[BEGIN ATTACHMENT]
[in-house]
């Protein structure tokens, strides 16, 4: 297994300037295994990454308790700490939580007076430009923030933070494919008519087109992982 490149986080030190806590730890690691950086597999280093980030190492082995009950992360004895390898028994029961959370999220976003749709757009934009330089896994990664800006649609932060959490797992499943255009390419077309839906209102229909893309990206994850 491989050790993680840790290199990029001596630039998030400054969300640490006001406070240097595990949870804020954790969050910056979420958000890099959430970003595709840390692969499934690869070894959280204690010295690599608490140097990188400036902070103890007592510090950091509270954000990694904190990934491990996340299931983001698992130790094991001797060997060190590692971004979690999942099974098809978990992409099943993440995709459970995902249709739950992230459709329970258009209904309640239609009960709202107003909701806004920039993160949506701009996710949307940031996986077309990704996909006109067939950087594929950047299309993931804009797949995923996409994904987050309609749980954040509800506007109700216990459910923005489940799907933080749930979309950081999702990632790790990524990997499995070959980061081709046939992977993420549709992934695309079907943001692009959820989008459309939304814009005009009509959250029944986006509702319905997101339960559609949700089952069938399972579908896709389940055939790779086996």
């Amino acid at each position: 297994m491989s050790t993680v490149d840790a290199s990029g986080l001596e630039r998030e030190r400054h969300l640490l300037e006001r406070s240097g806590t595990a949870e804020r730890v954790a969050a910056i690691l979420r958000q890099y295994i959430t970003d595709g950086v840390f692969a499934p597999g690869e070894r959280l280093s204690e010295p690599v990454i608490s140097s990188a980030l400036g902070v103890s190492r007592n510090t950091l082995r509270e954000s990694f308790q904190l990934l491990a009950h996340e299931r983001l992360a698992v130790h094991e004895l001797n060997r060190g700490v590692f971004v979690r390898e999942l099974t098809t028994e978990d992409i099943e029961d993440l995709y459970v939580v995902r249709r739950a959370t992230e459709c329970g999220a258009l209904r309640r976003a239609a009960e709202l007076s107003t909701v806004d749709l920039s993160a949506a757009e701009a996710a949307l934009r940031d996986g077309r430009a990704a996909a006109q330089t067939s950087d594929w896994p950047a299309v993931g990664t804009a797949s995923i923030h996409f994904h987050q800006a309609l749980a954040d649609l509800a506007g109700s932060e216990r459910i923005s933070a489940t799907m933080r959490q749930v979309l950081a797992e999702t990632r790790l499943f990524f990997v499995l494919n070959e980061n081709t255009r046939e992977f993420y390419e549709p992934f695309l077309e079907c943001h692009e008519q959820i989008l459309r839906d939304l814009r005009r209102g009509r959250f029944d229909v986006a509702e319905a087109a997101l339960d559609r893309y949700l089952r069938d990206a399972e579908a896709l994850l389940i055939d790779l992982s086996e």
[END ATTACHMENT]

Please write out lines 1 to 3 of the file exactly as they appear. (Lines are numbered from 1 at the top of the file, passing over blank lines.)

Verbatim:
[in-house]
């Protein structure tokens, strides 16, 4: 297994300037295994990454308790700490939580007076430009923030933070494919008519087109992982 490149986080030190806590730890690691950086597999280093980030190492082995009950992360004895390898028994029961959370999220976003749709757009934009330089896994990664800006649609932060959490797992499943255009390419077309839906209102229909893309990206994850 491989050790993680840790290199990029001596630039998030400054969300640490006001406070240097595990949870804020954790969050910056979420958000890099959430970003595709840390692969499934690869070894959280204690010295690599608490140097990188400036902070103890007592510090950091509270954000990694904190990934491990996340299931983001698992130790094991001797060997060190590692971004979690999942099974098809978990992409099943993440995709459970995902249709739950992230459709329970258009209904309640239609009960709202107003909701806004920039993160949506701009996710949307940031996986077309990704996909006109067939950087594929950047299309993931804009797949995923996409994904987050309609749980954040509800506007109700216990459910923005489940799907933080749930979309950081999702990632790790990524990997499995070959980061081709046939992977993420549709992934695309079907943001692009959820989008459309939304814009005009009509959250029944986006509702319905997101339960559609949700089952069938399972579908896709389940055939790779086996």
């Amino acid at each position: 297994m491989s050790t993680v490149d840790a290199s990029g986080l001596e630039r998030e030190r400054h969300l640490l300037e006001r406070s240097g806590t595990a949870e804020r730890v954790a969050a910056i690691l979420r958000q890099y295994i959430t970003d595709g950086v840390f692969a499934p597999g690869e070894r959280l280093s204690e010295p690599v990454i608490s140097s990188a980030l400036g902070v103890s190492r007592n510090t950091l082995r509270e954000s990694f308790q904190l990934l491990a009950h996340e299931r983001l992360a698992v130790h094991e004895l001797n060997r060190g700490v590692f971004v979690r390898e999942l099974t098809t028994e978990d992409i099943e029961d993440l995709y459970v939580v995902r249709r739950a959370t992230e459709c329970g999220a258009l209904r309640r976003a239609a009960e709202l007076s107003t909701v806004d749709l920039s993160a949506a757009e701009a996710a949307l934009r940031d996986g077309r430009a990704a996909a006109q330089t067939s950087d594929w896994p950047a299309v993931g990664t804009a797949s995923i923030h996409f994904h987050q800006a309609l749980a954040d649609l509800a506007g109700s932060e216990r459910i923005s933070a489940t799907m933080r959490q749930v979309l950081a797992e999702t990632r790790l499943f990524f990997v499995l494919n070959e980061n081709t255009r046939e992977f993420y390419e549709p992934f695309l077309e079907c943001h692009e008519q959820i989008l459309r839906d939304l814009r005009r209102g009509r959250f029944d229909v986006a509702e319905a087109a997101l339960d559609r893309y949700l089952r069938d990206a399972e579908a896709l994850l389940i055939d790779l992982s086996e």